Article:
CAMPAIGNERS are urging the Government to halt the development of an opencast mine after learning there were ‘flaws’ in the decision-making process, amid fears the coal company is about to start blasting.

Residents living near the Bradley site, at Dipton, near Consett, have learned Banks Mining will be using explosives to loosen the ground, with test blasts planned for early February.

Meanwhile, a judicial review, scheduled for Friday at the High Court in Leeds, has been adjourned until February 25.

The hearing, brought by local residents and campaigners, was granted to force Communities Secretary James Brokenshire to revisit his decision not prevent work starting in June.

But now the Coal Action Network has received a letter from the Government’s legal department admitting that there was ‘a flaw’ in the decision-making process.

It said Mr Brokenshire was not showed a letter in May from the protestors, which drew his attention to the fact his predecessor, Sajid Javid, had blocked a similar development from the company at Druridge Bay in Northumberland.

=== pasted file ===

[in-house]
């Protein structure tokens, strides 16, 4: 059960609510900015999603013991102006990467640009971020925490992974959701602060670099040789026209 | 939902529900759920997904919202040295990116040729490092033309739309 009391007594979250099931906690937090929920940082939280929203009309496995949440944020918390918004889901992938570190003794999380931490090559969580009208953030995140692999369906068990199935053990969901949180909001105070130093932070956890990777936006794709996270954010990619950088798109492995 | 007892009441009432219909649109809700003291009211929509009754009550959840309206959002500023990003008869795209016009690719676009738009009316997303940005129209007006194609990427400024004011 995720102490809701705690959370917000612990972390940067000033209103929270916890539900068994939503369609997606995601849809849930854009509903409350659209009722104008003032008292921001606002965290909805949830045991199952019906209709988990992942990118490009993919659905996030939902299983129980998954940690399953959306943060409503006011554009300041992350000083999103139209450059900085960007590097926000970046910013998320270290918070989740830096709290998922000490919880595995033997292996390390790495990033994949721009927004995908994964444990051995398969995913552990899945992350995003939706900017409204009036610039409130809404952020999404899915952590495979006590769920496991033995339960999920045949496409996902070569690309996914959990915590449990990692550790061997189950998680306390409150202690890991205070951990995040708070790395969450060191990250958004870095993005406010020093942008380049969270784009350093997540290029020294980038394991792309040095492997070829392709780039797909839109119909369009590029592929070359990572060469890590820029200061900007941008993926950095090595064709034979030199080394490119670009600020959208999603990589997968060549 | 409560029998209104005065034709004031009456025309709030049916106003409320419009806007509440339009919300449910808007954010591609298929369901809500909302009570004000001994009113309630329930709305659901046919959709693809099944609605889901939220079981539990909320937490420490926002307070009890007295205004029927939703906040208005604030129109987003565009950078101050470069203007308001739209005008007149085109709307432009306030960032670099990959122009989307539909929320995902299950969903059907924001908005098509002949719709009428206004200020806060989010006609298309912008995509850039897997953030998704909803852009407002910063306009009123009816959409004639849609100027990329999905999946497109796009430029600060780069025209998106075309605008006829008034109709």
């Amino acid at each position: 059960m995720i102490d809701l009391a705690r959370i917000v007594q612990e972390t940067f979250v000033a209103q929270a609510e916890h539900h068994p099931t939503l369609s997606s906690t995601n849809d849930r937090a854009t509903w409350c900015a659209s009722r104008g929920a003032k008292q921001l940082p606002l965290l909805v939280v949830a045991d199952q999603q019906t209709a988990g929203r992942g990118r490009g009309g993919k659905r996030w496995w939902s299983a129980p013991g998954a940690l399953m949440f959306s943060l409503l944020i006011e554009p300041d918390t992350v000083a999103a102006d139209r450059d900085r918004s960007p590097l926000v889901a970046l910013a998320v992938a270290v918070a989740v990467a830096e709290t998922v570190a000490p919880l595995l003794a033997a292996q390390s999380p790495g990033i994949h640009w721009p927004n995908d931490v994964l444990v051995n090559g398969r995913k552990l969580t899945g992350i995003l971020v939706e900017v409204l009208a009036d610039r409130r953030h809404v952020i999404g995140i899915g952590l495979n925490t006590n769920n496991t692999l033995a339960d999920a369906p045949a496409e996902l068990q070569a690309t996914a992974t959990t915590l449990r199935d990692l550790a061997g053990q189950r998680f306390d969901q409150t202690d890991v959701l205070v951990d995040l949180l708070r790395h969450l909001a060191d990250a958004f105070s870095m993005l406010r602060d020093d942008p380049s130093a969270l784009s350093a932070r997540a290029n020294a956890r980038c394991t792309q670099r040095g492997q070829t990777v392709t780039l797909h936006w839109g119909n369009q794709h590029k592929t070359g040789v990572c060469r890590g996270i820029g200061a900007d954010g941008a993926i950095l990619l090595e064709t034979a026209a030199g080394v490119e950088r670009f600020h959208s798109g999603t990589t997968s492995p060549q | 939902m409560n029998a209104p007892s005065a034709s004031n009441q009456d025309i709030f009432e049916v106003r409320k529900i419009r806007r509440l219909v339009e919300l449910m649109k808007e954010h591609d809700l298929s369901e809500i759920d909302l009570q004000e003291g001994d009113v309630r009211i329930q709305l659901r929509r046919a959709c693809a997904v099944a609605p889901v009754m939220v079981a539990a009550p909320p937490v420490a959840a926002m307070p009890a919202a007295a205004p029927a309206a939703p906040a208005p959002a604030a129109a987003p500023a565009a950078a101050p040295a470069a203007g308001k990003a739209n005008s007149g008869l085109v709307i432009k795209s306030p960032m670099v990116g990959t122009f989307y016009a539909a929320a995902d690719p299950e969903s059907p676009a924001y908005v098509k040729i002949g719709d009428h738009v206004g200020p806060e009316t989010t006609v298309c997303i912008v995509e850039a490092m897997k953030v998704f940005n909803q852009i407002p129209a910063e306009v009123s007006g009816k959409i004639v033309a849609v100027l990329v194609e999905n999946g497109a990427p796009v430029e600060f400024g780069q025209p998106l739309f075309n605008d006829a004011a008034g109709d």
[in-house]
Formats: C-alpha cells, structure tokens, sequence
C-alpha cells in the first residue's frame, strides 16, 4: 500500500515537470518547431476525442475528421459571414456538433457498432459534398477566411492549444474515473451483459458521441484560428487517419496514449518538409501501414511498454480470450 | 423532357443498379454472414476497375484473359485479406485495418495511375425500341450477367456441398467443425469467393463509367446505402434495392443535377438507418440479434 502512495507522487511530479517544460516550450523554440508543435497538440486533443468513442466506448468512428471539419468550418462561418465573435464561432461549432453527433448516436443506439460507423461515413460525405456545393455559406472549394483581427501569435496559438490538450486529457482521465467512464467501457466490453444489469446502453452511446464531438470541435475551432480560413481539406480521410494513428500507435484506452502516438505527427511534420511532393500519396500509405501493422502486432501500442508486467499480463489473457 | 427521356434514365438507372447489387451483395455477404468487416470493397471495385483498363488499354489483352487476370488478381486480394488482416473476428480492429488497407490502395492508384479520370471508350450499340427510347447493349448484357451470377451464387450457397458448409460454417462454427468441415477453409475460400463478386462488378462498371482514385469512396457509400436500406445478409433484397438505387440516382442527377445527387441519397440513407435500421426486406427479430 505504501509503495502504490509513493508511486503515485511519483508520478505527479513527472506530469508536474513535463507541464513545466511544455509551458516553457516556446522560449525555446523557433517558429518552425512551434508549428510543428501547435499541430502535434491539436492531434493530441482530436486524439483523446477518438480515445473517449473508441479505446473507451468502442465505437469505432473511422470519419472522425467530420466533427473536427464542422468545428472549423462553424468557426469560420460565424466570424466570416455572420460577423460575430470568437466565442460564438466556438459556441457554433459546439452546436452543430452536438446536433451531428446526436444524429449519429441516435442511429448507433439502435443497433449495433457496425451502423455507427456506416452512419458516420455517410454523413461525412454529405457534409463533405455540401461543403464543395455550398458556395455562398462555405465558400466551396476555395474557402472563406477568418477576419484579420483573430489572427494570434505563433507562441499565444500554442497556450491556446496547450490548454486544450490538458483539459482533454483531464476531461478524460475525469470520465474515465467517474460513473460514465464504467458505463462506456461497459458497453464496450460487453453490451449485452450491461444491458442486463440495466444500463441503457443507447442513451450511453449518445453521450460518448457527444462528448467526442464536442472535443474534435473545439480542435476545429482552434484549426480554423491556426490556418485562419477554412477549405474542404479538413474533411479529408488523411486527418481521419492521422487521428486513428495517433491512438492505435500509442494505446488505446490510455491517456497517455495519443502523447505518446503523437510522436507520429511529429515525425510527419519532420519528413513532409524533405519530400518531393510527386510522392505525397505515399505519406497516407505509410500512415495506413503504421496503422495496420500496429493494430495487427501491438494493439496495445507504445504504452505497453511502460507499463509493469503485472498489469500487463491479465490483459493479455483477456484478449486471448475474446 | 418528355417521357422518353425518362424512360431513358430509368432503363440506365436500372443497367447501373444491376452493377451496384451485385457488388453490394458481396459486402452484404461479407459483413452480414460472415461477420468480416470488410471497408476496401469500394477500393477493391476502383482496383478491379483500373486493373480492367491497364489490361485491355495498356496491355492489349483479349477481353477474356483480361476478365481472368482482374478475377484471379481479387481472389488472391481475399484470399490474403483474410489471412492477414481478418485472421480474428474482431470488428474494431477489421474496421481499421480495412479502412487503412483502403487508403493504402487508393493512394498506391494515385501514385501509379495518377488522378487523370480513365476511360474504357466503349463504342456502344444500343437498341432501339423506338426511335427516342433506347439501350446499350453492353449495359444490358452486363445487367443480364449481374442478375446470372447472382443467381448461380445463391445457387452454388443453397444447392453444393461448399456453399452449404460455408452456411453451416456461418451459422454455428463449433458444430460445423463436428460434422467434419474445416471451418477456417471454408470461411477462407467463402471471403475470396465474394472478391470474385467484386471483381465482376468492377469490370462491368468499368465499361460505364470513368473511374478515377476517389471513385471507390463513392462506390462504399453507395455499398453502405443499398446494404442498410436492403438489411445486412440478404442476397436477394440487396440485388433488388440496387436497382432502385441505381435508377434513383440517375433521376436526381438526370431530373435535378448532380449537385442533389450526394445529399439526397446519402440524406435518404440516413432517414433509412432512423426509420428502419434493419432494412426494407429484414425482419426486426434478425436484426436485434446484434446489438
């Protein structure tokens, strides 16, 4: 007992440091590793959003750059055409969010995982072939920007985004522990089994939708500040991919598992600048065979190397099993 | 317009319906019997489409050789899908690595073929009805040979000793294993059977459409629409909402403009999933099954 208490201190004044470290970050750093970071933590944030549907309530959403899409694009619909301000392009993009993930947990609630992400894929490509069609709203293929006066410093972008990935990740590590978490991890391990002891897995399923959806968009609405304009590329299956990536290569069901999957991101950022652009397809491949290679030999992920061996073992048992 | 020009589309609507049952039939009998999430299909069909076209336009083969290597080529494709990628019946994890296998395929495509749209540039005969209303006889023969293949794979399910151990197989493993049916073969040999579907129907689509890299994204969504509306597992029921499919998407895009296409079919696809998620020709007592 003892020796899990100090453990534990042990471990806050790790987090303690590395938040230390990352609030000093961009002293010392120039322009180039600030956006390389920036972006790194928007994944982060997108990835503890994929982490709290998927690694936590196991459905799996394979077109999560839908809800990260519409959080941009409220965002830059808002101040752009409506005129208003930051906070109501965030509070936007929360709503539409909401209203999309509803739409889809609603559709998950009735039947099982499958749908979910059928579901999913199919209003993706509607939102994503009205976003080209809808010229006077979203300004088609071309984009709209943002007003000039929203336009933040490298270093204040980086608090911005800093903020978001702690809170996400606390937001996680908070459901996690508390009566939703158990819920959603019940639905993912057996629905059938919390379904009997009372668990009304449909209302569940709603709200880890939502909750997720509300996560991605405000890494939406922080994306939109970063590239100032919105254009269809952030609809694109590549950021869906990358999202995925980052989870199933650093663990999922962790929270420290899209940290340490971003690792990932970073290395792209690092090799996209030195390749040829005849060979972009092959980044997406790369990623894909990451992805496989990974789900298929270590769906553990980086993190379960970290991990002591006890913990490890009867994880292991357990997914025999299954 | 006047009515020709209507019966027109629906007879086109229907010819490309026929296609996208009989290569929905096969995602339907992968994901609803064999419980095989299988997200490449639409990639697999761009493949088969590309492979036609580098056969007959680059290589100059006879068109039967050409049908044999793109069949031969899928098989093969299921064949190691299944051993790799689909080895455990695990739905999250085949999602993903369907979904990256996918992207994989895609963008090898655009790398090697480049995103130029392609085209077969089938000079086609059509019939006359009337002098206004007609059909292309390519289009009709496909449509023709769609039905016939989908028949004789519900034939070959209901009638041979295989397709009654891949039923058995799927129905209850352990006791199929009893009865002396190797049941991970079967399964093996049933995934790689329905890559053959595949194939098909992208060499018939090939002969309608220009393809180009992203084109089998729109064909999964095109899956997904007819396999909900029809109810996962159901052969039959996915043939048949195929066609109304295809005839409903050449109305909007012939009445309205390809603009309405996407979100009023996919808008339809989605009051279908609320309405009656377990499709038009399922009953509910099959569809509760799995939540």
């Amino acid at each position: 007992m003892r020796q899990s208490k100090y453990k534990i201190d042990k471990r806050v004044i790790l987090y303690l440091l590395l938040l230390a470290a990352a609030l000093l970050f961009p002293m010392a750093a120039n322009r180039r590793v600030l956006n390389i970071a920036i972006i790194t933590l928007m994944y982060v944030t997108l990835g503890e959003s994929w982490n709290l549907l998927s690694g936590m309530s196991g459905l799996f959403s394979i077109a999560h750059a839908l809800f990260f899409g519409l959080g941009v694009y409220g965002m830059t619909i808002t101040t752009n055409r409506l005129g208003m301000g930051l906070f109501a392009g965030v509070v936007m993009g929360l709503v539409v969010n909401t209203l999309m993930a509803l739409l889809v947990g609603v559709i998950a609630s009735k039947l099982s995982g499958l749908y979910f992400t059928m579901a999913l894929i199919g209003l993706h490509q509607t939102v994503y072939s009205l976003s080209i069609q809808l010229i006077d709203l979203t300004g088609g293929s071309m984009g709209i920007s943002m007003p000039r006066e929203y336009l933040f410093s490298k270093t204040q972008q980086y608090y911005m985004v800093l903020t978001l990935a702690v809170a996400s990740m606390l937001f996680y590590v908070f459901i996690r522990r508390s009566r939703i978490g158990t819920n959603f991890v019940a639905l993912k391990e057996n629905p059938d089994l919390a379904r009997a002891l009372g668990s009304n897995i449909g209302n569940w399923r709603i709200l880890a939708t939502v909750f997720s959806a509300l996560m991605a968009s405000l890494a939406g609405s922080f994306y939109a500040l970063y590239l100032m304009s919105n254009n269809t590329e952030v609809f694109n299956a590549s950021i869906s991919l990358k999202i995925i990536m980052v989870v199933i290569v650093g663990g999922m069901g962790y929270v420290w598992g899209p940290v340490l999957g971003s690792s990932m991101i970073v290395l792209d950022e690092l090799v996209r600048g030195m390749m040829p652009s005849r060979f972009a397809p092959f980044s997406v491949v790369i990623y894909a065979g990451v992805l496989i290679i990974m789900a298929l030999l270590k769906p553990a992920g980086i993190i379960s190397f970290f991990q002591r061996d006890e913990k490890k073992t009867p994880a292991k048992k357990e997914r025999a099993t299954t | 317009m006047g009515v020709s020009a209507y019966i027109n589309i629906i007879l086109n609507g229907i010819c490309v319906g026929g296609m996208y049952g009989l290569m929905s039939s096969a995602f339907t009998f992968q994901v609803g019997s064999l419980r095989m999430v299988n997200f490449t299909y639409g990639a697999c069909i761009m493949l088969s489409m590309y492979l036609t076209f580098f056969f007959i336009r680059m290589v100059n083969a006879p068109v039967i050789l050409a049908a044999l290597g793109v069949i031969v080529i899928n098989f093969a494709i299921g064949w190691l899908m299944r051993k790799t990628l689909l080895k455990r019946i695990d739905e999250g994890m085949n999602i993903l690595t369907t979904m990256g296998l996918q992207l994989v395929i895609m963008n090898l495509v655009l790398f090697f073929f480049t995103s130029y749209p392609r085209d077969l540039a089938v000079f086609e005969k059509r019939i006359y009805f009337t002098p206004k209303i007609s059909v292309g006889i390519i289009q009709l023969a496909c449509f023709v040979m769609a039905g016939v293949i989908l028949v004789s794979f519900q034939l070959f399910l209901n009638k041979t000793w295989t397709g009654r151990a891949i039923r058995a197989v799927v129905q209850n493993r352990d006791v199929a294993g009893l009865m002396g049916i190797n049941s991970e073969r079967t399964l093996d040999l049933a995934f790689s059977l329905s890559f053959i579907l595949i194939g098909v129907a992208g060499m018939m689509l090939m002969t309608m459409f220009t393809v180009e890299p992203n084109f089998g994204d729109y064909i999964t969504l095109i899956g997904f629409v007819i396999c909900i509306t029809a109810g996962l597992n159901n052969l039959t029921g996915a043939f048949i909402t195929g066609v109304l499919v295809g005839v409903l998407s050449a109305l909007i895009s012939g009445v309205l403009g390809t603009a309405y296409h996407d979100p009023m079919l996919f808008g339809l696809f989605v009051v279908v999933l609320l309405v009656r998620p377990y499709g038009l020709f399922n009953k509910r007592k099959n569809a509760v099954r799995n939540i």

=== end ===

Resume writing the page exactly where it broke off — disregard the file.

The letter said: “In light of this, we accept the matter needs to be reconsidered.”

June Davison, who lives near the Bradley site, said: “As a result of the Government’s flawed decision, we have watched from our homes as a much-loved habitat has been ripped apart, and we have suffered coal dust and noise 12 hours a day.

“Within weeks explosions will begin just 500 metres from our homes as they blast away the earth in preparation for destroying a whole new section of the valley for coal, unless the Government acts.

“The Secretary of State can’t repair the damage that has been done here but the least he can do is stop it getting worse.”

Last Friday, the decision on whether to approve the Druridge Bay scheme was handed back to Mr Brokenshire.

The Banks Group is also seeking an extension to another opencast mine, at Shotton in Northumberland, and is investigating a new site for coal extraction near of Newcastle.

Mark Dowdall, environment and community director at The Banks Group, said: “Work is continuing to progress well at Bradley in the safest, most efficient and most environmentally responsible way possible.

“With more than 40 people from in and around the local area now directly employed at the site, we do not believe there would be any justification for the revocation of the planning permission that was granted to the scheme through the appropriate processes.”